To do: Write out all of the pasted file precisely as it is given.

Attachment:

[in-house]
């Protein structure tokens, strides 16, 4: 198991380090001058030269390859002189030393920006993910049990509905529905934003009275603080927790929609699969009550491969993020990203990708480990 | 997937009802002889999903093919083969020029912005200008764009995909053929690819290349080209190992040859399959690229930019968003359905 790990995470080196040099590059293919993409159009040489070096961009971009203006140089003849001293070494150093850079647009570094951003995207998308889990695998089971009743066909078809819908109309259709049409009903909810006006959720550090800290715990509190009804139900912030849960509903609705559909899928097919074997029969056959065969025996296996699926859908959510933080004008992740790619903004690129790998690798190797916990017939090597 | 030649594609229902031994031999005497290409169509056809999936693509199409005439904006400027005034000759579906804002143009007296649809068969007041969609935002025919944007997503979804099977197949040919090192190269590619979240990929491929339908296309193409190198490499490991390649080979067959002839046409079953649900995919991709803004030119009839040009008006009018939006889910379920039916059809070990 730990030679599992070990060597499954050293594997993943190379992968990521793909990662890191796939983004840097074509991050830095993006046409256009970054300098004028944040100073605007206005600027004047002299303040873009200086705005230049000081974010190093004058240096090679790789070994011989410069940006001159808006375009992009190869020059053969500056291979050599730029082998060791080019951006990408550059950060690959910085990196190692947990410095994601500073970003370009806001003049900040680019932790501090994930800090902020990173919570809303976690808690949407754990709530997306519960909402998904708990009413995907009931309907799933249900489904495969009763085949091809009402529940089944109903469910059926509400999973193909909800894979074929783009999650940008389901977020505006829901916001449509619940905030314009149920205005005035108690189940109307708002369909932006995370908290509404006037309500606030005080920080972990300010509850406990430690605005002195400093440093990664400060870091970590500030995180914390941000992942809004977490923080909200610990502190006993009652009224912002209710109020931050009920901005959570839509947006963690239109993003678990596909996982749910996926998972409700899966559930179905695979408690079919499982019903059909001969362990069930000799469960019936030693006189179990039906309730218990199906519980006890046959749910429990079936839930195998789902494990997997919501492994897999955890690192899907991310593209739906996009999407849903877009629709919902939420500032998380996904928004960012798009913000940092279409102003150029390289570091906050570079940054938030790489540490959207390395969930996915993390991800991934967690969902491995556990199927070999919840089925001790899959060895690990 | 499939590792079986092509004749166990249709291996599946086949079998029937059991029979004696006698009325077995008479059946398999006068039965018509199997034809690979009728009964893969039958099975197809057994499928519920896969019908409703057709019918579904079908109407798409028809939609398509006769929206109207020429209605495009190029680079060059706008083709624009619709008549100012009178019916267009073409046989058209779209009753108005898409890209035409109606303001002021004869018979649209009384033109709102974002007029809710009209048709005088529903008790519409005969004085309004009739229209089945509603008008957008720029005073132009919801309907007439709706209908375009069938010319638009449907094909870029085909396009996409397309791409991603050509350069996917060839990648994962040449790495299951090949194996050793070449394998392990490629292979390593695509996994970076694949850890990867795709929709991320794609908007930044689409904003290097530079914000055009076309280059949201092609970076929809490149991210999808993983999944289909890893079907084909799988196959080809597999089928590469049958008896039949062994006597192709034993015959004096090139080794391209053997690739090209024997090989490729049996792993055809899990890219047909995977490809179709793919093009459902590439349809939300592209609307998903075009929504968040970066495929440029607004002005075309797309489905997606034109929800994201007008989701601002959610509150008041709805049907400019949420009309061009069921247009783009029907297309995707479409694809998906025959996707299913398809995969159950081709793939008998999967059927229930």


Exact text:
[in-house]
């Protein structure tokens, strides 16, 4: 198991380090001058030269390859002189030393920006993910049990509905529905934003009275603080927790929609699969009550491969993020990203990708480990 | 997937009802002889999903093919083969020029912005200008764009995909053929690819290349080209190992040859399959690229930019968003359905 790990995470080196040099590059293919993409159009040489070096961009971009203006140089003849001293070494150093850079647009570094951003995207998308889990695998089971009743066909078809819908109309259709049409009903909810006006959720550090800290715990509190009804139900912030849960509903609705559909899928097919074997029969056959065969025996296996699926859908959510933080004008992740790619903004690129790998690798190797916990017939090597 | 030649594609229902031994031999005497290409169509056809999936693509199409005439904006400027005034000759579906804002143009007296649809068969007041969609935002025919944007997503979804099977197949040919090192190269590619979240990929491929339908296309193409190198490499490991390649080979067959002839046409079953649900995919991709803004030119009839040009008006009018939006889910379920039916059809070990 730990030679599992070990060597499954050293594997993943190379992968990521793909990662890191796939983004840097074509991050830095993006046409256009970054300098004028944040100073605007206005600027004047002299303040873009200086705005230049000081974010190093004058240096090679790789070994011989410069940006001159808006375009992009190869020059053969500056291979050599730029082998060791080019951006990408550059950060690959910085990196190692947990410095994601500073970003370009806001003049900040680019932790501090994930800090902020990173919570809303976690808690949407754990709530997306519960909402998904708990009413995907009931309907799933249900489904495969009763085949091809009402529940089944109903469910059926509400999973193909909800894979074929783009999650940008389901977020505006829901916001449509619940905030314009149920205005005035108690189940109307708002369909932006995370908290509404006037309500606030005080920080972990300010509850406990430690605005002195400093440093990664400060870091970590500030995180914390941000992942809004977490923080909200610990502190006993009652009224912002209710109020931050009920901005959570839509947006963690239109993003678990596909996982749910996926998972409700899966559930179905695979408690079919499982019903059909001969362990069930000799469960019936030693006189179990039906309730218990199906519980006890046959749910429990079936839930195998789902494990997997919501492994897999955890690192899907991310593209739906996009999407849903877009629709919902939420500032998380996904928004960012798009913000940092279409102003150029390289570091906050570079940054938030790489540490959207390395969930996915993390991800991934967690969902491995556990199927070999919840089925001790899959060895690990 | 499939590792079986092509004749166990249709291996599946086949079998029937059991029979004696006698009325077995008479059946398999006068039965018509199997034809690979009728009964893969039958099975197809057994499928519920896969019908409703057709019918579904079908109407798409028809939609398509006769929206109207020429209605495009190029680079060059706008083709624009619709008549100012009178019916267009073409046989058209779209009753108005898409890209035409109606303001002021004869018979649209009384033109709102974002007029809710009209048709005088529903008790519409005969004085309004009739229209089945509603008008957008720029005073132009919801309907007439709706209908375009069938010319638009449907094909870029085909396009996409397309791409991603050509350069996917060839990648994962040449790495299951090949194996050793070449394998392990490629292979390593695509996994970076694949850890990867795709929709991320794609908007930044689409904003290097530079914000055009076309280059949201092609970076929809490149991210999808993983999944289909890893079907084909799988196959080809597999089928590469049958008896039949062994006597192709034993015959004096090139080794391209053997690739090209024997090989490729049996792993055809899990890219047909995977490809179709793919093009459902590439349809939300592209609307998903075009929504968040970066495929440029607004002005075309797309489905997606034109929800994201007008989701601002959610509150008041709805049907400019949420009309061009069921247009783009029907297309995707479409694809998906025959996707299913398809995969159950081709793939008998999967059927229930």